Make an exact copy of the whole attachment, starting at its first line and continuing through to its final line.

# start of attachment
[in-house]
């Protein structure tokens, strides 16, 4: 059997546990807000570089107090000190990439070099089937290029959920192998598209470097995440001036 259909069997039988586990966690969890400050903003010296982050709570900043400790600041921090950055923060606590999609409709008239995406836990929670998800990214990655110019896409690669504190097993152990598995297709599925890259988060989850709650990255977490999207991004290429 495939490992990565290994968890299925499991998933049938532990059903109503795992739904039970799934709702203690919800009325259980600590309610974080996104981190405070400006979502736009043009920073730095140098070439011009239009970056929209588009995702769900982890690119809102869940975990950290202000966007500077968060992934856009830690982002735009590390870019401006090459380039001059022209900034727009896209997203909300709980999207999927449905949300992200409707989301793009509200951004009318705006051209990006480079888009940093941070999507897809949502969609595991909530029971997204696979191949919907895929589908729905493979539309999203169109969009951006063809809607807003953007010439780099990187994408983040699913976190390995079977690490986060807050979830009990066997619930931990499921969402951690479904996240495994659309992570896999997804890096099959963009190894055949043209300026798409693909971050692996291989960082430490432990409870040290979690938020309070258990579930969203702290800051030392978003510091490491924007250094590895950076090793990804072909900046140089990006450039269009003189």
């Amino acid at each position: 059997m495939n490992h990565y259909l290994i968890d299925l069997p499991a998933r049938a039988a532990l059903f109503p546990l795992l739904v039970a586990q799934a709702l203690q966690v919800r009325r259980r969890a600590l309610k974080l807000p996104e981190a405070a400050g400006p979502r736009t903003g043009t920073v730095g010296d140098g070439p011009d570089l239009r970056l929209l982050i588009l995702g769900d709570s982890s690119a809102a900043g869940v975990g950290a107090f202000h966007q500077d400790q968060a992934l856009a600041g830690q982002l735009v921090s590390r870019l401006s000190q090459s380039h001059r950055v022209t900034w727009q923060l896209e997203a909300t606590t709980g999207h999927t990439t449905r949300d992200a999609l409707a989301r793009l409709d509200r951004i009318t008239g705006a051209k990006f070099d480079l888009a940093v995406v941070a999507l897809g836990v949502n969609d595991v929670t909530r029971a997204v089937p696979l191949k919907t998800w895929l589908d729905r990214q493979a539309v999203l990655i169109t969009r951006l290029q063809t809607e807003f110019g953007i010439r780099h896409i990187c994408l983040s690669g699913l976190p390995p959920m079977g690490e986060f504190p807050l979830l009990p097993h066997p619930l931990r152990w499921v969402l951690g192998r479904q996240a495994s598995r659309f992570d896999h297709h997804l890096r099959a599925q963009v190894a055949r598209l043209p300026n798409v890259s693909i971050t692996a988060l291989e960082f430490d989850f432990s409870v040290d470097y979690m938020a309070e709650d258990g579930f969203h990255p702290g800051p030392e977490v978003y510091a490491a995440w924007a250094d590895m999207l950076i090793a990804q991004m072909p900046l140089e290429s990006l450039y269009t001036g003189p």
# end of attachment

[in-house]
């Protein structure tokens, strides 16, 4: 059997546990807000570089107090000190990439070099089937290029959920192998598209470097995440001036 259909069997039988586990966690969890400050903003010296982050709570900043400790600041921090950055923060606590999609409709008239995406836990929670998800990214990655110019896409690669504190097993152990598995297709599925890259988060989850709650990255977490999207991004290429 495939490992990565290994968890299925499991998933049938532990059903109503795992739904039970799934709702203690919800009325259980600590309610974080996104981190405070400006979502736009043009920073730095140098070439011009239009970056929209588009995702769900982890690119809102869940975990950290202000966007500077968060992934856009830690982002735009590390870019401006090459380039001059022209900034727009896209997203909300709980999207999927449905949300992200409707989301793009509200951004009318705006051209990006480079888009940093941070999507897809949502969609595991909530029971997204696979191949919907895929589908729905493979539309999203169109969009951006063809809607807003953007010439780099990187994408983040699913976190390995079977690490986060807050979830009990066997619930931990499921969402951690479904996240495994659309992570896999997804890096099959963009190894055949043209300026798409693909971050692996291989960082430490432990409870040290979690938020309070258990579930969203702290800051030392978003510091490491924007250094590895950076090793990804072909900046140089990006450039269009003189």
């Amino acid at each position: 059997m495939n490992h990565y259909l290994i968890d299925l069997p499991a998933r049938a039988a532990l059903f109503p546990l795992l739904v039970a586990q799934a709702l203690q966690v919800r009325r259980r969890a600590l309610k974080l807000p996104e981190a405070a400050g400006p979502r736009t903003g043009t920073v730095g010296d140098g070439p011009d570089l239009r970056l929209l982050i588009l995702g769900d709570s982890s690119a809102a900043g869940v975990g950290a107090f202000h966007q500077d400790q968060a992934l856009a600041g830690q982002l735009v921090s590390r870019l401006s000190q090459s380039h001059r950055v022209t900034w727009q923060l896209e997203a909300t606590t709980g999207h999927t990439t449905r949300d992200a999609l409707a989301r793009l409709d509200r951004i009318t008239g705006a051209k990006f070099d480079l888009a940093v995406v941070a999507l897809g836990v949502n969609d595991v929670t909530r029971a997204v089937p696979l191949k919907t998800w895929l589908d729905r990214q493979a539309v999203l990655i169109t969009r951006l290029q063809t809607e807003f110019g953007i010439r780099h896409i990187c994408l983040s690669g699913l976190p390995p959920m079977g690490e986060f504190p807050l979830l009990p097993h066997p619930l931990r152990w499921v969402l951690g192998r479904q996240a495994s598995r659309f992570d896999h297709h997804l890096r099959a599925q963009v190894a055949r598209l043209p300026n798409v890259s693909i971050t692996a988060l291989e960082f430490d989850f432990s409870v040290d470097y979690m938020a309070e709650d258990g579930f969203h990255p702290g800051p030392e977490v978003y510091a490491a995440w924007a250094d590895m999207l950076i090793a990804q991004m072909p900046l140089e290429s990006l450039y269009t001036g003189p």